By George Henry, JD, CPCU, CIC CLU, ChFC
Reprinted from Michigan AGENT Magazine with the permission of the Michigan Association of Insurance Agents.
It doesn’t take an agent very long in our business to encounter the Workers Comp client who thinks all they have to do to avoid premium is pay everyone on a 1099, making them independent contractors and not employees. The problem is that calling a horse a cow doesn’t make it a cow; and calling an employee an independent contractor doesn’t change employee status.
As many agents have found, clients become dissatisfied when their audits are adjusted because the auditor does not agree to the Independent Contractor status of certain individuals.
There are a couple of forces involved in the processes of EE (employee)/IC (independent contractor) status. One is the IRS test, the second is the Court system (common law) of the various states.
The IRS has an 11 factor test (revised from 20, http://bit.ly/ pivExJ), that stresses the behavior control—where, when, what to do; financial control—how and when paid, is there a potential for profit or loss; and relationship—what do contracts show was intended: permanency, benefits provided, and is work performed a key aspect of the regular business of ER (employer).
As you are probably aware, each state in our union can promulgate its own brand of law. Here in Michigan, “the Economic Reality Test is the most common tool for discerning whether an employee-employer exists.” Buckley v. Professional Plaza Clinic 281 Mich. App. 224 (2008).
The court looks very closely at what the parties intended and contracted, as well as the totality of the circumstances regarding the work performed. Similarly to the IRS test, the courts look to: 1. control of duties, 2. payment of wages, 3. right to hire & fire, and 4. integrality of work performed to ER’s business (a roofer’s labor is not integral to a legal office, but a lawyer’s would be).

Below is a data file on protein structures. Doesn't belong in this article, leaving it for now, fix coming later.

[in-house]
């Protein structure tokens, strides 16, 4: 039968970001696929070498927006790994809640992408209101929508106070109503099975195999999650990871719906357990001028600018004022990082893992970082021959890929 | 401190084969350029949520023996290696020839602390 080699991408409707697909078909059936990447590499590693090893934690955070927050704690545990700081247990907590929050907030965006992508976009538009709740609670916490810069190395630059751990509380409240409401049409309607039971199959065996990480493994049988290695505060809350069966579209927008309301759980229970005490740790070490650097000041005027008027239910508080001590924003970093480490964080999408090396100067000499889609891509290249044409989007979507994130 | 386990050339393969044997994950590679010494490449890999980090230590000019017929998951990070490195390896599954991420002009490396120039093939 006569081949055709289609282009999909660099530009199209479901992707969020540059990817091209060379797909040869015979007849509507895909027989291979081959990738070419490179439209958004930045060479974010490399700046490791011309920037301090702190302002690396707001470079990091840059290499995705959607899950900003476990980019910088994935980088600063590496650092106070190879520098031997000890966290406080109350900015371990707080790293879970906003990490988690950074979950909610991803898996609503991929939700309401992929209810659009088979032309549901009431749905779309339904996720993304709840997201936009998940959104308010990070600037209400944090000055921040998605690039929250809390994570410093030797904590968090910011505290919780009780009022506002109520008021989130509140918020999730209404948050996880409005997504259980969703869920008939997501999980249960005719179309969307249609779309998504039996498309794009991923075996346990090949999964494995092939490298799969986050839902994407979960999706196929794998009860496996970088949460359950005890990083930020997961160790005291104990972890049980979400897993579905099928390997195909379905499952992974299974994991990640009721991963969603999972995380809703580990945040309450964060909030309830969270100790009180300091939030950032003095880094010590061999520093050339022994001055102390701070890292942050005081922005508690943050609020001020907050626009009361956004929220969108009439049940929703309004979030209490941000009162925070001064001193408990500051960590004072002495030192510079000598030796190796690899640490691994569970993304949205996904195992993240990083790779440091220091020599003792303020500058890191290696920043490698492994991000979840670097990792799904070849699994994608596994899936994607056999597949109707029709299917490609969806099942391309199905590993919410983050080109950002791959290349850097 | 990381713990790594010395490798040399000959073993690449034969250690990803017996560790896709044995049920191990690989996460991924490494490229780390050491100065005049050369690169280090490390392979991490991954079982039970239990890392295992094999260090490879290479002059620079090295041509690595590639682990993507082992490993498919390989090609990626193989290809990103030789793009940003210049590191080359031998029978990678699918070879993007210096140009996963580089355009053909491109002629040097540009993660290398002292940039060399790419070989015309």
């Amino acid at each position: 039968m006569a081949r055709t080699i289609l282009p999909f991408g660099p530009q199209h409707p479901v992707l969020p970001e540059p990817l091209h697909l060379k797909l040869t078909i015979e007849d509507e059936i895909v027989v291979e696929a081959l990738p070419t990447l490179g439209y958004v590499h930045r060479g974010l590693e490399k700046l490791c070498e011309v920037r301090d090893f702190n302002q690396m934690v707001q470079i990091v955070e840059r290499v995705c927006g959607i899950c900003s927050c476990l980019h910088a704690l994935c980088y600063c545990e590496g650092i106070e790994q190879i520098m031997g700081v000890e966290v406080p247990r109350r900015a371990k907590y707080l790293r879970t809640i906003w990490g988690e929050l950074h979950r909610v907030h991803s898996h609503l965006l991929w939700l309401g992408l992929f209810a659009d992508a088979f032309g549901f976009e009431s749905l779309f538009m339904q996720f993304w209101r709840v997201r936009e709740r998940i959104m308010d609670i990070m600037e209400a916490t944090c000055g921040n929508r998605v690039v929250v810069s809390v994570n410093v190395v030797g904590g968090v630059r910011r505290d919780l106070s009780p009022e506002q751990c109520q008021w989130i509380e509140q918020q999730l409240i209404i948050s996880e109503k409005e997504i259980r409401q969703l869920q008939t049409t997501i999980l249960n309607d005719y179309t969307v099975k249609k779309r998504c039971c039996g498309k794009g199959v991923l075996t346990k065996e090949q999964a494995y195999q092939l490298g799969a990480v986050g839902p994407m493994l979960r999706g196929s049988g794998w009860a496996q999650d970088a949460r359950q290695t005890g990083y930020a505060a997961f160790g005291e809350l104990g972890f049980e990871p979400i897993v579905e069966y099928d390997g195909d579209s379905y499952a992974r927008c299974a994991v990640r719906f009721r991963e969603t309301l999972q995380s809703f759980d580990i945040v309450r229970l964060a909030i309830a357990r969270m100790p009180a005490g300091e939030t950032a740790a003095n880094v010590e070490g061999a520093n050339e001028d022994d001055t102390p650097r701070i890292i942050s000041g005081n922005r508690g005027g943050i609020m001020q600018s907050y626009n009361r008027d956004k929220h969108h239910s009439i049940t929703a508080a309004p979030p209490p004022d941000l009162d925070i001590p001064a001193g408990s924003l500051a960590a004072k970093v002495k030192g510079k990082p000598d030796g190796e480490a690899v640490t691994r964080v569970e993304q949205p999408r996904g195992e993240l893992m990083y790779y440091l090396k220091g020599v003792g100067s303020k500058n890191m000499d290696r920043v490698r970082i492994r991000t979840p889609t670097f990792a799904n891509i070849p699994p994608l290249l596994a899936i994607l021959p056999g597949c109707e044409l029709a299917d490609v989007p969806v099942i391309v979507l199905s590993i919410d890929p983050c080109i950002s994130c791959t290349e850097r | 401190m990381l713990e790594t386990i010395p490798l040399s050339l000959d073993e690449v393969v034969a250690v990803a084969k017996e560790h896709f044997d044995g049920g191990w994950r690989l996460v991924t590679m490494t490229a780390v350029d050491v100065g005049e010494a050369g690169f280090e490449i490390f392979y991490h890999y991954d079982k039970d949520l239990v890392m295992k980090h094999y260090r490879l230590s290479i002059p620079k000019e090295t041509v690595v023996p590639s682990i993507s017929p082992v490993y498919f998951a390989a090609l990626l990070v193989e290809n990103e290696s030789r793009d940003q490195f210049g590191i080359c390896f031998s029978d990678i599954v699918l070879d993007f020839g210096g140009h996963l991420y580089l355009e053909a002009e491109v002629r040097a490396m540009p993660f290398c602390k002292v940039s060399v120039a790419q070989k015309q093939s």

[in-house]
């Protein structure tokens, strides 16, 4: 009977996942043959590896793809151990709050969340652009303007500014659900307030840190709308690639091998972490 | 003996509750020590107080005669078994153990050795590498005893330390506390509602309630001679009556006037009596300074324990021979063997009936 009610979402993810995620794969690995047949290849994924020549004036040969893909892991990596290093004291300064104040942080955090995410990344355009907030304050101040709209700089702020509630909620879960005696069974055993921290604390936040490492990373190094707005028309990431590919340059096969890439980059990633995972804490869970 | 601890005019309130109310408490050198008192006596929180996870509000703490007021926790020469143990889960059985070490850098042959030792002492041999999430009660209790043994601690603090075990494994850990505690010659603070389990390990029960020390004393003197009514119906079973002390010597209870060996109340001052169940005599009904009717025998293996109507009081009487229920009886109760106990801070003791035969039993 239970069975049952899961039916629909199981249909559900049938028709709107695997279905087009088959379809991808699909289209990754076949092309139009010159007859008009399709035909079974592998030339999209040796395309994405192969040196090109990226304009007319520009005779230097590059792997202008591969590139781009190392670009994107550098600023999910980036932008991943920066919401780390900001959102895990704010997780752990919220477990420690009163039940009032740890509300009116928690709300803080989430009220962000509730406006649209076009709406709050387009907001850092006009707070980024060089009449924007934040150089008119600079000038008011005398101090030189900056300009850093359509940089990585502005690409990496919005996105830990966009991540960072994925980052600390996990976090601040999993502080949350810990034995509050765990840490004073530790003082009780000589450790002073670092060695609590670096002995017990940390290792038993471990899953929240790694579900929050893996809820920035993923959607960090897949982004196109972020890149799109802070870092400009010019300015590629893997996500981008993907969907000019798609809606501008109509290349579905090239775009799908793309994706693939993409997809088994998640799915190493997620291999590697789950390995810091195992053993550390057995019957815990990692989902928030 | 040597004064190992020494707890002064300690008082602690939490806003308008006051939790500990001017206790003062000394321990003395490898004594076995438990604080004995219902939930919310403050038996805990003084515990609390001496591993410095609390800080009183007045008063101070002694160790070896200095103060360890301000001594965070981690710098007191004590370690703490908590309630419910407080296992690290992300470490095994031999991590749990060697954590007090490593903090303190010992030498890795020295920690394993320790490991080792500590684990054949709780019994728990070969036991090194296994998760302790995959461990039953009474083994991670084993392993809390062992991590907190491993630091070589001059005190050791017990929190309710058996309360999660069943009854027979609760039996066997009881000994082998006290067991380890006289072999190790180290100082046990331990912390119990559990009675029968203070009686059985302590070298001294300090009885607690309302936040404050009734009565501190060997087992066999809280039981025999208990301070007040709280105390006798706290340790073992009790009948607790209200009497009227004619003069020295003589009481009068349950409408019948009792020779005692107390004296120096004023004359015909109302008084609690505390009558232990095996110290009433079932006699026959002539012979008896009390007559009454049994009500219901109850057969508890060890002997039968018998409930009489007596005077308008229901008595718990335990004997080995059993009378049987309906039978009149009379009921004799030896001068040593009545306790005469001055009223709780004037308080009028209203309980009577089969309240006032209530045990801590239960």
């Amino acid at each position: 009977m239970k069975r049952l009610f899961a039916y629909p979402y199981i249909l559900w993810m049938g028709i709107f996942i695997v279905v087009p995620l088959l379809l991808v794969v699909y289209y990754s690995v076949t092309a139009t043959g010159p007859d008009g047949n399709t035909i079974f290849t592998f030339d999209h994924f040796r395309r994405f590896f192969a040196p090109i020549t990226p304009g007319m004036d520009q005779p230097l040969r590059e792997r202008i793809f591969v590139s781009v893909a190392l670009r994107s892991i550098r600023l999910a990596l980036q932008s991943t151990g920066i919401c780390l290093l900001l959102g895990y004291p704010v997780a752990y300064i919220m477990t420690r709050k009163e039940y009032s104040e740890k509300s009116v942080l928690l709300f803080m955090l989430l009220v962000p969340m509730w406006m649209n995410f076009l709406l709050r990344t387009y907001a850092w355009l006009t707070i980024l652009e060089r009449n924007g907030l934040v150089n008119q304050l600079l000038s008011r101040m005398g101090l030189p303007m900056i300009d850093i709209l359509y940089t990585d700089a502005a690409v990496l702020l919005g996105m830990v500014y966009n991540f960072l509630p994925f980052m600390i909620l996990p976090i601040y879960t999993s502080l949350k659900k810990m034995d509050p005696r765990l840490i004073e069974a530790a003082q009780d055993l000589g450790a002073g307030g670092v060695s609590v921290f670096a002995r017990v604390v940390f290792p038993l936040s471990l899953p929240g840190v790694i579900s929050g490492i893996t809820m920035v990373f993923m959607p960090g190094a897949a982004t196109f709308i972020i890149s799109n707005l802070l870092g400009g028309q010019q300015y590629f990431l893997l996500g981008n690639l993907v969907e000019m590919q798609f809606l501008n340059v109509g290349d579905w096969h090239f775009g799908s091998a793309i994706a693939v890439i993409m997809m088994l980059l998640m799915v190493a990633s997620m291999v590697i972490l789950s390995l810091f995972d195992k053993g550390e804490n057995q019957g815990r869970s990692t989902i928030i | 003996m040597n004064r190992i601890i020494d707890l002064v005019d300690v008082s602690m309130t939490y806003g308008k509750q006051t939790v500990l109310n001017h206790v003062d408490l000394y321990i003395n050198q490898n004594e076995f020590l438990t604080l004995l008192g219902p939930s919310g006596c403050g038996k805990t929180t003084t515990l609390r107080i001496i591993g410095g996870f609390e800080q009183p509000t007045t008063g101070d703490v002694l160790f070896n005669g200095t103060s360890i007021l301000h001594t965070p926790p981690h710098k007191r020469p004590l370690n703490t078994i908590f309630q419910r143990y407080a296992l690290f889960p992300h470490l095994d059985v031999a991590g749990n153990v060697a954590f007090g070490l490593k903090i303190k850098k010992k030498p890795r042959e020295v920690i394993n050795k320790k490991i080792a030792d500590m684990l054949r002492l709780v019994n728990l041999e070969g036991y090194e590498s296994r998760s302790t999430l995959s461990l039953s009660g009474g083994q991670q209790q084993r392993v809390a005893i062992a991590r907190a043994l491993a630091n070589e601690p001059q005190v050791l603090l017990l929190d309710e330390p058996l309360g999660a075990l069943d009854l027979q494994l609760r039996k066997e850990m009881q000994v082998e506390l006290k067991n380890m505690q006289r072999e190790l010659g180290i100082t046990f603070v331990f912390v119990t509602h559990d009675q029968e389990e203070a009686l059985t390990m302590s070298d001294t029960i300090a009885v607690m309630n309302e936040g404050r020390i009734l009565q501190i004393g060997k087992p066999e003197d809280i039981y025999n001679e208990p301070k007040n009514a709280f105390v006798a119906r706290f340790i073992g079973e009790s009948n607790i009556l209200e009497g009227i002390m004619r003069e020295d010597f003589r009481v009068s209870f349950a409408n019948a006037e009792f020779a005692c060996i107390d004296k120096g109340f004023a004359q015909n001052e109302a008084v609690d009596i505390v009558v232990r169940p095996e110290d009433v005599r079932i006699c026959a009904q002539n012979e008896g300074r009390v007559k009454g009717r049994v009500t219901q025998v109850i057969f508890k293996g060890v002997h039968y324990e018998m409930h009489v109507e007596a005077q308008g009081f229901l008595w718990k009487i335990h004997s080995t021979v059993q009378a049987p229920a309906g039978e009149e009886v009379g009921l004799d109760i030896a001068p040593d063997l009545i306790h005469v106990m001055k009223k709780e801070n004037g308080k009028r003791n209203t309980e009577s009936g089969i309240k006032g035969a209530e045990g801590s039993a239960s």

So what can we as agents do to advise clients regarding the Workers Comp Employee/Independent Contractor dilemma?
1. Let the Employer know that if they declare Independent Contractor status for work done, they have given up the Workers Comp statutory protection against being sued by an employee for common negligence. Although Employees may still sue for gross negligence (such as an employer removing a protective device on a machine to increase production), they can’t sue for common negligence, as the concession to the Employer for providing wage and medical benefits under Workers Comp.
2. Advise Employers to have any Independent Contractor provide them with a Certificate of Insurance, showing they have Workers Comp protection elsewhere.
3. Make sure that Independent Contractor status is addressed in any contract between Employer and IC.
4. Advise Employers to follow Rule IX. F. Subcontractors, in the basic manual for Workers Comp and Employers Liability (1997).
Whether someone is an Independent Contractor or an Employee is a complex legal question that ultimately comes down to the court system hearing the case. As agents, we can only explain the various tests involved, and advise the client to keep that Workers Comp in force.